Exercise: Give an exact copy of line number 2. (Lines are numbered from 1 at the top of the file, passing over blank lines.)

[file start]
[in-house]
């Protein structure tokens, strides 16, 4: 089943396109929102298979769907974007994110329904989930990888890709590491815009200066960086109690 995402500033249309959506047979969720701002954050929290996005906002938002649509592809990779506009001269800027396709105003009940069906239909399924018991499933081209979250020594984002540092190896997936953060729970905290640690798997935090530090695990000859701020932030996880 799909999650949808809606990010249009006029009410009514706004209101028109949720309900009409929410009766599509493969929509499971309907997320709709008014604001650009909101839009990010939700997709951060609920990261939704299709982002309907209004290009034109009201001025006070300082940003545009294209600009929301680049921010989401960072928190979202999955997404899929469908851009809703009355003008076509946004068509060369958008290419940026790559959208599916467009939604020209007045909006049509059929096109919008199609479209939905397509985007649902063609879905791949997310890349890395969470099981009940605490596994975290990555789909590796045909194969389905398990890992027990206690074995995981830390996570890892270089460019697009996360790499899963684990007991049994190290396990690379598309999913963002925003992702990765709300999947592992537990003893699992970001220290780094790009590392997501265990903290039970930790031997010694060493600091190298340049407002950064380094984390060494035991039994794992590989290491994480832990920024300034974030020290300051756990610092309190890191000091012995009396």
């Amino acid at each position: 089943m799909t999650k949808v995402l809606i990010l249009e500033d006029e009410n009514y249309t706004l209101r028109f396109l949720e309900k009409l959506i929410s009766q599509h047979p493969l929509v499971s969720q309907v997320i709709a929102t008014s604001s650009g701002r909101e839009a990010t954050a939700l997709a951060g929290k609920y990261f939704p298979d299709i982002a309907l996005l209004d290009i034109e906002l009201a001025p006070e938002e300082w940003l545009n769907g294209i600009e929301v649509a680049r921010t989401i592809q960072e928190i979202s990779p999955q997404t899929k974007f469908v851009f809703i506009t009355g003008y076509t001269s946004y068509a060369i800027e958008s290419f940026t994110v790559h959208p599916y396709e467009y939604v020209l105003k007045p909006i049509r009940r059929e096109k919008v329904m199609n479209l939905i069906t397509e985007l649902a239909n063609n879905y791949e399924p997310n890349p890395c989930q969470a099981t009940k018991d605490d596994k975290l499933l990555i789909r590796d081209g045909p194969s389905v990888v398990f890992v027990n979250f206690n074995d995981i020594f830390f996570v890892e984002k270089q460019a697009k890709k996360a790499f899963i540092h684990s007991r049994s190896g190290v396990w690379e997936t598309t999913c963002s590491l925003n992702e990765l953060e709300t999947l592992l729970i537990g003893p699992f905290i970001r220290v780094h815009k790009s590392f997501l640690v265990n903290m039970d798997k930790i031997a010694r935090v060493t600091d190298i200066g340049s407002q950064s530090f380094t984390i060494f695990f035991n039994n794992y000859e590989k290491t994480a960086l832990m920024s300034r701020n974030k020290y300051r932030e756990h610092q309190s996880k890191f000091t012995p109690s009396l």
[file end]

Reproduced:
């Protein structure tokens, strides 16, 4: 089943396109929102298979769907974007994110329904989930990888890709590491815009200066960086109690 995402500033249309959506047979969720701002954050929290996005906002938002649509592809990779506009001269800027396709105003009940069906239909399924018991499933081209979250020594984002540092190896997936953060729970905290640690798997935090530090695990000859701020932030996880 799909999650949808809606990010249009006029009410009514706004209101028109949720309900009409929410009766599509493969929509499971309907997320709709008014604001650009909101839009990010939700997709951060609920990261939704299709982002309907209004290009034109009201001025006070300082940003545009294209600009929301680049921010989401960072928190979202999955997404899929469908851009809703009355003008076509946004068509060369958008290419940026790559959208599916467009939604020209007045909006049509059929096109919008199609479209939905397509985007649902063609879905791949997310890349890395969470099981009940605490596994975290990555789909590796045909194969389905398990890992027990206690074995995981830390996570890892270089460019697009996360790499899963684990007991049994190290396990690379598309999913963002925003992702990765709300999947592992537990003893699992970001220290780094790009590392997501265990903290039970930790031997010694060493600091190298340049407002950064380094984390060494035991039994794992590989290491994480832990920024300034974030020290300051756990610092309190890191000091012995009396």